This is also true of our own exile, an unnatural and abnormal situation, but one seemingly natural and normal to us. It is of such long duration, we can no longer feel the contradictions inherent in the galut itself.

The same contradictions also apply to our spiritual galut. It is understood that self-love and the pursuit of worldly pleasures are the opposite of cultivating a love of G-d and holiness. Yet, we often perform mitzvot under the illusion that we are doing so out of love of G-d and are in close proximity to Him, all the while caring only for our own egos and self-fulfillment. We simply don't perceive the contradiction in this.

Another example of our lack of logic is found in prayer. While praying, the Jew's innate love and emotional attachment to G-d can be aroused, but as soon as he finishes, it is as if he had never experienced this arousal as he returns to his preoccupation with day-to-day life. Although he stood on such a high spiritual level while actually communing with G-d, the feelings dissipate as the individual finds himself led after the cravings of the animal soul.

Thus our very lives are lived as if we are dreaming. The spiritual exile is full of contradictions, yet we must not be discouraged and think that we perform mitzvot and pray in vain, for every positive deed leaves its mark even if its influence is not always easily felt.

Adapted from the works of the Lubavitcher Rebbe

A Slice of Life

by Yitzchak Yehuda

Chanuka, 1989, in the American Consulate in Warsaw. Jeffrey B., a top official, lights his Chanuka menora. He isn't with his family because of an important meeting with one of Lech Walesa's top aides, Professor Jan F.

Jeffrey was the child of a "mixed marriage." He never considered himself a Jew though his mother is Jewish. That began to change one day in college when he saw a giant Chanuka menora with students gathered around it. Something pulled him toward the menora. "I was hesitant to join in. The [Chabad] rabbi, Rabbi Chaim Capland, noticed me and asked if I was Jewish," remembers Jeffrey. "I had never considered the question before. I told him I was a little Jewish.

"The rabbi said that if my mother is Jewish then I'm Jewish. We began to argue a little and I told him I didn't see any connection between the two. The last words were his. 'Whether or not you want to be, you're a Jew. There's nothing to argue about.'"

A week later, Jeffrey was home celebrating Christmas with his family. He asked his mother, "Why didn't you ever tell me that you Jews have a holiday called Chanuka?" His mother didn't answer. "They lit candles, ate jelly donuts. I spoke a little with the rabbi and he said that if you're Jewish I'm Jewish."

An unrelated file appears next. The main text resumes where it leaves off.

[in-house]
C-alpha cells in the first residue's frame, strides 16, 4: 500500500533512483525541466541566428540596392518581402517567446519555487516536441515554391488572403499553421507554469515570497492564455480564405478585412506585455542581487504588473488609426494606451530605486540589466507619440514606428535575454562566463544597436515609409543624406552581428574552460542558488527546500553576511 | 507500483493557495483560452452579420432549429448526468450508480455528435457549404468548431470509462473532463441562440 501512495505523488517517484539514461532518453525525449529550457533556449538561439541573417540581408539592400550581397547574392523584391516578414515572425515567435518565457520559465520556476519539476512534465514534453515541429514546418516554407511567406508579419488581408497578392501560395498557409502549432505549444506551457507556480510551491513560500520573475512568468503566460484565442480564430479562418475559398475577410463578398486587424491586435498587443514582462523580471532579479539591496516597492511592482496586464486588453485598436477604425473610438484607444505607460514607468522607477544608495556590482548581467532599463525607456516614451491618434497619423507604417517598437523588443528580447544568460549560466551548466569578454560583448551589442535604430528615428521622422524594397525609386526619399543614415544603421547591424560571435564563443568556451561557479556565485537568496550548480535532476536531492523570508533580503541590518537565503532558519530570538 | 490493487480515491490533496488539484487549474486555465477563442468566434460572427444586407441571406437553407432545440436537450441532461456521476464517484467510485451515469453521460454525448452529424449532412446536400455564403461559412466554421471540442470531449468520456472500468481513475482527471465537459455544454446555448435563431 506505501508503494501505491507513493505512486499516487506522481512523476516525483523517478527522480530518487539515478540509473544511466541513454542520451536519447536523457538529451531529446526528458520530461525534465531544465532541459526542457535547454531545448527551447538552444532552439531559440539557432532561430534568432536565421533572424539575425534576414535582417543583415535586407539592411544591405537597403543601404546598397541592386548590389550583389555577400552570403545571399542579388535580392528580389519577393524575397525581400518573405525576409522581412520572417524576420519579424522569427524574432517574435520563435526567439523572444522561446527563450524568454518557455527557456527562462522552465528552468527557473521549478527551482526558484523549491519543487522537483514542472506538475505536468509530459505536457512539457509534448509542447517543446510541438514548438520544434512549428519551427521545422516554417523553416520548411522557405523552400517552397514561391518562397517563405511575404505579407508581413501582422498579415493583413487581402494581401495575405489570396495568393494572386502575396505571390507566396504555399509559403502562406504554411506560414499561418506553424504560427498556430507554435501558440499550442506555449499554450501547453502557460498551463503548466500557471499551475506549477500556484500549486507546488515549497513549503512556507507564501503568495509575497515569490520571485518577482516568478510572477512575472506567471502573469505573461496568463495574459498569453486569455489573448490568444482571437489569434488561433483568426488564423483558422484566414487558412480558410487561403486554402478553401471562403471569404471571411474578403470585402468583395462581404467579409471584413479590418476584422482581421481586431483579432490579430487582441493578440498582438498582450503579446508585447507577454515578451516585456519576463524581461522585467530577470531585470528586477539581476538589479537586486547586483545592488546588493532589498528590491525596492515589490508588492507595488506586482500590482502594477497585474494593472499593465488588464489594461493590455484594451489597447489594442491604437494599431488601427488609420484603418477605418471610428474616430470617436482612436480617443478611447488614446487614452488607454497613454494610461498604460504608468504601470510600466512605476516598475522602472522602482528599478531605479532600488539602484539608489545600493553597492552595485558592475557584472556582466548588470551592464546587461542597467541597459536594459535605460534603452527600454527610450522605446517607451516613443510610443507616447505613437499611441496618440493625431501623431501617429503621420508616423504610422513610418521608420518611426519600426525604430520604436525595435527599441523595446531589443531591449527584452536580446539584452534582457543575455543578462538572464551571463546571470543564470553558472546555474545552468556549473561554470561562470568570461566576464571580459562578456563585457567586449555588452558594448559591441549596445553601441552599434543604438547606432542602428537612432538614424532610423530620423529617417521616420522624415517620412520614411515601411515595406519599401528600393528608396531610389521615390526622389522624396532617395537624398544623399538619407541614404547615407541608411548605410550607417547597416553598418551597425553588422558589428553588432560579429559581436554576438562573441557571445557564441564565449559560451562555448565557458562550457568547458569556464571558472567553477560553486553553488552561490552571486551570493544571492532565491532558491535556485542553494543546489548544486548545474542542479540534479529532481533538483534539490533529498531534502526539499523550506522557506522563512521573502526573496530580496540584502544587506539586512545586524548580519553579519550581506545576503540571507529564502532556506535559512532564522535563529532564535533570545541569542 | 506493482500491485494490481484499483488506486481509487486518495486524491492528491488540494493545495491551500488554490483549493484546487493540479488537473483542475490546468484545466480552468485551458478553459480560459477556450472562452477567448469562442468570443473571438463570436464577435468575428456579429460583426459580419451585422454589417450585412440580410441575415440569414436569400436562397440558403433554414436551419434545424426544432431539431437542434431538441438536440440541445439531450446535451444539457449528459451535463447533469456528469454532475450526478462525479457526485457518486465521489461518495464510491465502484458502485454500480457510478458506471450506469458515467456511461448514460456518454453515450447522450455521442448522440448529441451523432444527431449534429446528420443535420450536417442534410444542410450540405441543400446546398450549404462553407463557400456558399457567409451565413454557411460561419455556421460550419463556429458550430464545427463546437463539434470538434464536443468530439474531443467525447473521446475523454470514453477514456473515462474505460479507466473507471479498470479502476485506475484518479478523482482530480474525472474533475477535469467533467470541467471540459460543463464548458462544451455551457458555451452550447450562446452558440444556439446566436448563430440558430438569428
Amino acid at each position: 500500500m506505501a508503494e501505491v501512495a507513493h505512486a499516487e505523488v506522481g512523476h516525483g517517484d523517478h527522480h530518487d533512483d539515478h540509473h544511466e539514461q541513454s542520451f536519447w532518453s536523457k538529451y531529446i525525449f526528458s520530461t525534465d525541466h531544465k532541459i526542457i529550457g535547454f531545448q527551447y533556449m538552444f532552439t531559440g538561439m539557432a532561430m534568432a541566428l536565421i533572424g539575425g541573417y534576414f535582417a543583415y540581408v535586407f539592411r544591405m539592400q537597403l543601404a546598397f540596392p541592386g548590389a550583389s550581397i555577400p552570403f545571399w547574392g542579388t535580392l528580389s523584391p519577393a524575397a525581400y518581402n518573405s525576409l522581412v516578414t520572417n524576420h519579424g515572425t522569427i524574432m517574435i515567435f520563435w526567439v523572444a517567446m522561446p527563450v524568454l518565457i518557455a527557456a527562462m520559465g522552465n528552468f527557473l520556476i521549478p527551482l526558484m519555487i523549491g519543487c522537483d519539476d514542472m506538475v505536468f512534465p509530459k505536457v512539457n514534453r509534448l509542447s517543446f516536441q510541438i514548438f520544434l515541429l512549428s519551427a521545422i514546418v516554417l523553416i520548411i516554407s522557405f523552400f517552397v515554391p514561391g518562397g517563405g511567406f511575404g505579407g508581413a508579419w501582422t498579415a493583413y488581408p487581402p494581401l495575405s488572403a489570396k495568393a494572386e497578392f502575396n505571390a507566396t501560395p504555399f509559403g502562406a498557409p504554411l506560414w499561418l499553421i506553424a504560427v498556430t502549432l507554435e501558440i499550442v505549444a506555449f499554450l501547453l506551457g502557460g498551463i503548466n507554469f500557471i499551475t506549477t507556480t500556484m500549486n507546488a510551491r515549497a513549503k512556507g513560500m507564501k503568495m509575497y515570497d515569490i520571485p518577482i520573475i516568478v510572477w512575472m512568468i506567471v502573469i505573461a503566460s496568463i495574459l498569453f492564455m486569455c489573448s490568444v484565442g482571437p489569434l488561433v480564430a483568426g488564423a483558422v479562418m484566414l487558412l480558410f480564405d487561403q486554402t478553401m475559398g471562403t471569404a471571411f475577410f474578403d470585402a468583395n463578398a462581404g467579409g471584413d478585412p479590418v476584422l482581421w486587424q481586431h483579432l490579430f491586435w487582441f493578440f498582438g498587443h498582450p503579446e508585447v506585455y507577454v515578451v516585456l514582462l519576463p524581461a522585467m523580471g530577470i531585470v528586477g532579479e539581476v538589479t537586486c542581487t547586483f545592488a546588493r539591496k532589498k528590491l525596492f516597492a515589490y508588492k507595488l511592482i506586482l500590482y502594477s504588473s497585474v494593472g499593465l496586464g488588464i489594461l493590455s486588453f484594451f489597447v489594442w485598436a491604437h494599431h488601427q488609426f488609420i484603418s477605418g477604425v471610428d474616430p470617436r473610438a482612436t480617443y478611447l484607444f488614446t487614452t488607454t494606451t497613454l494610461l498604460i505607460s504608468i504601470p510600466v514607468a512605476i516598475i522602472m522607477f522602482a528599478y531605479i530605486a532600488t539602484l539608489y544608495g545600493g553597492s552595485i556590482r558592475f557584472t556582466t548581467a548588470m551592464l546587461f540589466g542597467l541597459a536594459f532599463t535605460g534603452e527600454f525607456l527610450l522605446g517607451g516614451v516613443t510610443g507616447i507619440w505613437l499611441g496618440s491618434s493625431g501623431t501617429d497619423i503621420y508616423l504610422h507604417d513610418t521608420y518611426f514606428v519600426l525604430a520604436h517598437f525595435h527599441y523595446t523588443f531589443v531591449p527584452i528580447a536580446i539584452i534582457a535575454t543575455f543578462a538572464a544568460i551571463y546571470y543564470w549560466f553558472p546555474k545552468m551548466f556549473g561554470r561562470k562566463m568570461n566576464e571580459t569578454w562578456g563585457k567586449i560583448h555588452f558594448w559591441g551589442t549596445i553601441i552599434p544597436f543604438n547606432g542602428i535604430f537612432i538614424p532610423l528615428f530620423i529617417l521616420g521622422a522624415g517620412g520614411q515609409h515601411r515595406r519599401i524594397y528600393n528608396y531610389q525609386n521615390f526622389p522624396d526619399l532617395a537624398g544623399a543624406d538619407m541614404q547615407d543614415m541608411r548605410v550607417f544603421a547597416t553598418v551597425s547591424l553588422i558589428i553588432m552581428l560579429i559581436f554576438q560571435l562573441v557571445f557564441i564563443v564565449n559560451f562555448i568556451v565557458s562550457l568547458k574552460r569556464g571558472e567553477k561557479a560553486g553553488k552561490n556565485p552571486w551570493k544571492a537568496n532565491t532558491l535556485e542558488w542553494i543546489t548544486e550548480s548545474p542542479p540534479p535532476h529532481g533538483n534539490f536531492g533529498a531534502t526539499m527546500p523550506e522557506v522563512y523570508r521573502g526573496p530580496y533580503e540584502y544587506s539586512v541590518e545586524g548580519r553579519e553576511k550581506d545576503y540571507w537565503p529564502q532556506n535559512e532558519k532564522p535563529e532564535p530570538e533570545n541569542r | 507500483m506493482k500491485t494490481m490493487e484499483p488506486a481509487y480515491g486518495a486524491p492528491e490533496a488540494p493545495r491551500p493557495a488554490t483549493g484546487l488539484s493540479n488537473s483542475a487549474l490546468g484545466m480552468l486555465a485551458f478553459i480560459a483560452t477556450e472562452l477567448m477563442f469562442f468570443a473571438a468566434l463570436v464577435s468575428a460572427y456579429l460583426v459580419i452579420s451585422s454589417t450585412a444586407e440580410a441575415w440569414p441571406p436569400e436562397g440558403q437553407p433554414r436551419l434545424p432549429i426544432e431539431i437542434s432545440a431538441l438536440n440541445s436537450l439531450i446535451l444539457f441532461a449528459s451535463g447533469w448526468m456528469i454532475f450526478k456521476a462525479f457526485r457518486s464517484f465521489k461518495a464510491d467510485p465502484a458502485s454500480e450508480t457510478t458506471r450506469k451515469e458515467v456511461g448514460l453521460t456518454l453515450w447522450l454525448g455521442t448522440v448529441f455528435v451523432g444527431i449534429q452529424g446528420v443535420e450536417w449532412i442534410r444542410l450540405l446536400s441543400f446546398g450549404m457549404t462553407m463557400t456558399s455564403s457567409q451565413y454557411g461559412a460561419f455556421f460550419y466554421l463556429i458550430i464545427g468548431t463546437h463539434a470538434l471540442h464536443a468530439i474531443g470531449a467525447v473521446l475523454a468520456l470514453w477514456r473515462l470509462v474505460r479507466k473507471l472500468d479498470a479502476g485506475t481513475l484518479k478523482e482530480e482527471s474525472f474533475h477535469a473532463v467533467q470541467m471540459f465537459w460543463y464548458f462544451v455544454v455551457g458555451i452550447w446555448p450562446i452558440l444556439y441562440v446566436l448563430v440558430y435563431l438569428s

Jeffrey saw tears welling up in his mother's eyes. Later, he asked his mother why she had been upset by his question. She said that her father, though not religious, lit the Chanuka menora each year. And every year, when she and her siblings gathered around the menora, he told them never to forget that they were Jews. He said that when he and his father, a rabbi, parted ways on Chanuka years ago, his father told him that looking at the Chanuka menora would remind him that he was a Jew. Before her wedding her father had said, "I would have preferred if you had married a Jew, but it doesn't really bother me. Just remember that your children will be Jews." Two years later her father died, and she dismissed his legacy.

Jeffrey tried to forget the whole incident but couldn't. When he got back to college he sporadically attended a class given by Rabbi Capland. After graduating he attended Harvard, and each year he went to the Chabad menora lighting ceremony.

After his graduation from Harvard, Jeffrey got a job with the State Department in the Eastern European division. "Through my work I connected up with some refuseniks. About five years ago I was invited to attend a Chanuka party in a small apartment in Moscow. There, I was surprised to hear a Chabad chasid saying the same things I had heard from Rabbi Capland years before. I was very moved. When I returned from Russia, I talked about my trip to a friend, an Orthodox Jew also in the State Department. He began to invite me to his home. I liked what I saw there. Little by little I found myself wearing a kipa, eating kosher, praying in the synagogue. Three years ago I got married, and my wife and I are observant.